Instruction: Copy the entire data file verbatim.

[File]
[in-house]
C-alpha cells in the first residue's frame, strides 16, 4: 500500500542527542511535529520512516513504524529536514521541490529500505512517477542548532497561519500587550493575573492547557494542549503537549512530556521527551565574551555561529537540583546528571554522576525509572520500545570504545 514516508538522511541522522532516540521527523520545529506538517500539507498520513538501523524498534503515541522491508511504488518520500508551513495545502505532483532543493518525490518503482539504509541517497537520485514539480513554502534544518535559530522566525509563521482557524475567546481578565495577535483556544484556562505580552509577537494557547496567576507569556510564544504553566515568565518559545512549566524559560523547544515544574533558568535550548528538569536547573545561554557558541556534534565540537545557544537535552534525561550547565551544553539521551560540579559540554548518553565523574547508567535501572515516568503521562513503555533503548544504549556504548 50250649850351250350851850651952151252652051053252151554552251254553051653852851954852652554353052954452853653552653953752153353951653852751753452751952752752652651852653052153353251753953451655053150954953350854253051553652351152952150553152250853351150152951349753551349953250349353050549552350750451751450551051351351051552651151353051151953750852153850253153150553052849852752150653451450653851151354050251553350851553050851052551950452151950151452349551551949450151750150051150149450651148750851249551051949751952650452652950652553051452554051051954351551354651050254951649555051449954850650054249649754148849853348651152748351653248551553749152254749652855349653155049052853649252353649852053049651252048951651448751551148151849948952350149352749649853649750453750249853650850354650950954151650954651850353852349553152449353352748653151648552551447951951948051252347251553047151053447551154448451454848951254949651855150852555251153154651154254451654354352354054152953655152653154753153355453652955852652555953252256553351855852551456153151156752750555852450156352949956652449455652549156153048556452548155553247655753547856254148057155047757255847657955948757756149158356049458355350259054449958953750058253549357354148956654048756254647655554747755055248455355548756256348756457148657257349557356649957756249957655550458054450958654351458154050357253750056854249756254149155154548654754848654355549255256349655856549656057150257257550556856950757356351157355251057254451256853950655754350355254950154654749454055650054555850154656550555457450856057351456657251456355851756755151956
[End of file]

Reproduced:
[in-house]
C-alpha cells in the first residue's frame, strides 16, 4: 500500500542527542511535529520512516513504524529536514521541490529500505512517477542548532497561519500587550493575573492547557494542549503537549512530556521527551565574551555561529537540583546528571554522576525509572520500545570504545 514516508538522511541522522532516540521527523520545529506538517500539507498520513538501523524498534503515541522491508511504488518520500508551513495545502505532483532543493518525490518503482539504509541517497537520485514539480513554502534544518535559530522566525509563521482557524475567546481578565495577535483556544484556562505580552509577537494557547496567576507569556510564544504553566515568565518559545512549566524559560523547544515544574533558568535550548528538569536547573545561554557558541556534534565540537545557544537535552534525561550547565551544553539521551560540579559540554548518553565523574547508567535501572515516568503521562513503555533503548544504549556504548 50250649850351250350851850651952151252652051053252151554552251254553051653852851954852652554353052954452853653552653953752153353951653852751753452751952752752652651852653052153353251753953451655053150954953350854253051553652351152952150553152250853351150152951349753551349953250349353050549552350750451751450551051351351051552651151353051151953750852153850253153150553052849852752150653451450653851151354050251553350851553050851052551950452151950151452349551551949450151750150051150149450651148750851249551051949751952650452652950652553051452554051051954351551354651050254951649555051449954850650054249649754148849853348651152748351653248551553749152254749652855349653155049052853649252353649852053049651252048951651448751551148151849948952350149352749649853649750453750249853650850354650950954151650954651850353852349553152449353352748653151648552551447951951948051252347251553047151053447551154448451454848951254949651855150852555251153154651154254451654354352354054152953655152653154753153355453652955852652555953252256553351855852551456153151156752750555852450156352949956652449455652549156153048556452548155553247655753547856254148057155047757255847657955948757756149158356049458355350259054449958953750058253549357354148956654048756254647655554747755055248455355548756256348756457148657257349557356649957756249957655550458054450958654351458154050357253750056854249756254149155154548654754848654355549255256349655856549656057150257257550556856950757356351157355251057254451256853950655754350355254950154654749454055650054555850154656550555457450856057351456657251456355851756755151956